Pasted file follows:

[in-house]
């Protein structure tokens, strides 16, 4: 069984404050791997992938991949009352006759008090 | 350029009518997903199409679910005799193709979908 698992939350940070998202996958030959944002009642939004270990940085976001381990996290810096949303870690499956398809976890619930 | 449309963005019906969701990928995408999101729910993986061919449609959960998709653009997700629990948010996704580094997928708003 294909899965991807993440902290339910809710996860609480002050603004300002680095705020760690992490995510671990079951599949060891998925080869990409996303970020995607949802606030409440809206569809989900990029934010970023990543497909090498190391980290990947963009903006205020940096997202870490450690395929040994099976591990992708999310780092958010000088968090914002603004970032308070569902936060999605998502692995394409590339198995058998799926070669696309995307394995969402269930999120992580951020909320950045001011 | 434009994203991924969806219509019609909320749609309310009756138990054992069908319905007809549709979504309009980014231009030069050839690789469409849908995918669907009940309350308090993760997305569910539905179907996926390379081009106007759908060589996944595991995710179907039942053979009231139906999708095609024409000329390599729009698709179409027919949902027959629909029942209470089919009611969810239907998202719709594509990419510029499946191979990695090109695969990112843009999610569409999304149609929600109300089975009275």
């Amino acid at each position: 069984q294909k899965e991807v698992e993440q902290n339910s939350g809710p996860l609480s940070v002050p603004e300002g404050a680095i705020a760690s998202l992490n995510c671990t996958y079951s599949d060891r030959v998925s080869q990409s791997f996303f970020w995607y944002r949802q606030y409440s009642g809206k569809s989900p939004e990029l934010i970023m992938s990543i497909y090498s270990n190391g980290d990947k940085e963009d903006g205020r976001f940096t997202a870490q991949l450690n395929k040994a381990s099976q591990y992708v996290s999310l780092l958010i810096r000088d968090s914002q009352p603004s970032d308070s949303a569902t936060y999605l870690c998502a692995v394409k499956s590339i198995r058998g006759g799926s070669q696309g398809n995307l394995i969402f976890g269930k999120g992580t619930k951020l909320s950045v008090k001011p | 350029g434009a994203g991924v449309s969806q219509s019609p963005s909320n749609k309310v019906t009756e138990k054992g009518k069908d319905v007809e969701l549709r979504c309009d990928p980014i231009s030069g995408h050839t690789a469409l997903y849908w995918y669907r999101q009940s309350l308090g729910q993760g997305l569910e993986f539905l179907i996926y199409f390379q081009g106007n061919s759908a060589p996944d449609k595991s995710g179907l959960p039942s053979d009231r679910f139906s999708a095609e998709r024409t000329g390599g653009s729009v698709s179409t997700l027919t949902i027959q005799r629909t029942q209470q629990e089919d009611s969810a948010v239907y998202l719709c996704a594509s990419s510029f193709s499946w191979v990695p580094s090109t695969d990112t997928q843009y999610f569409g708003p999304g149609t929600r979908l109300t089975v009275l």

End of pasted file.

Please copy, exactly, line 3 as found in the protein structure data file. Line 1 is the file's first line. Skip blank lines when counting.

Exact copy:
């Amino acid at each position: 069984q294909k899965e991807v698992e993440q902290n339910s939350g809710p996860l609480s940070v002050p603004e300002g404050a680095i705020a760690s998202l992490n995510c671990t996958y079951s599949d060891r030959v998925s080869q990409s791997f996303f970020w995607y944002r949802q606030y409440s009642g809206k569809s989900p939004e990029l934010i970023m992938s990543i497909y090498s270990n190391g980290d990947k940085e963009d903006g205020r976001f940096t997202a870490q991949l450690n395929k040994a381990s099976q591990y992708v996290s999310l780092l958010i810096r000088d968090s914002q009352p603004s970032d308070s949303a569902t936060y999605l870690c998502a692995v394409k499956s590339i198995r058998g006759g799926s070669q696309g398809n995307l394995i969402f976890g269930k999120g992580t619930k951020l909320s950045v008090k001011p | 350029g434009a994203g991924v449309s969806q219509s019609p963005s909320n749609k309310v019906t009756e138990k054992g009518k069908d319905v007809e969701l549709r979504c309009d990928p980014i231009s030069g995408h050839t690789a469409l997903y849908w995918y669907r999101q009940s309350l308090g729910q993760g997305l569910e993986f539905l179907i996926y199409f390379q081009g106007n061919s759908a060589p996944d449609k595991s995710g179907l959960p039942s053979d009231r679910f139906s999708a095609e998709r024409t000329g390599g653009s729009v698709s179409t997700l027919t949902i027959q005799r629909t029942q209470q629990e089919d009611s969810a948010v239907y998202l719709c996704a594509s990419s510029f193709s499946w191979v990695p580094s090109t695969d990112t997928q843009y999610f569409g708003p999304g149609t929600r979908l109300t089975v009275l």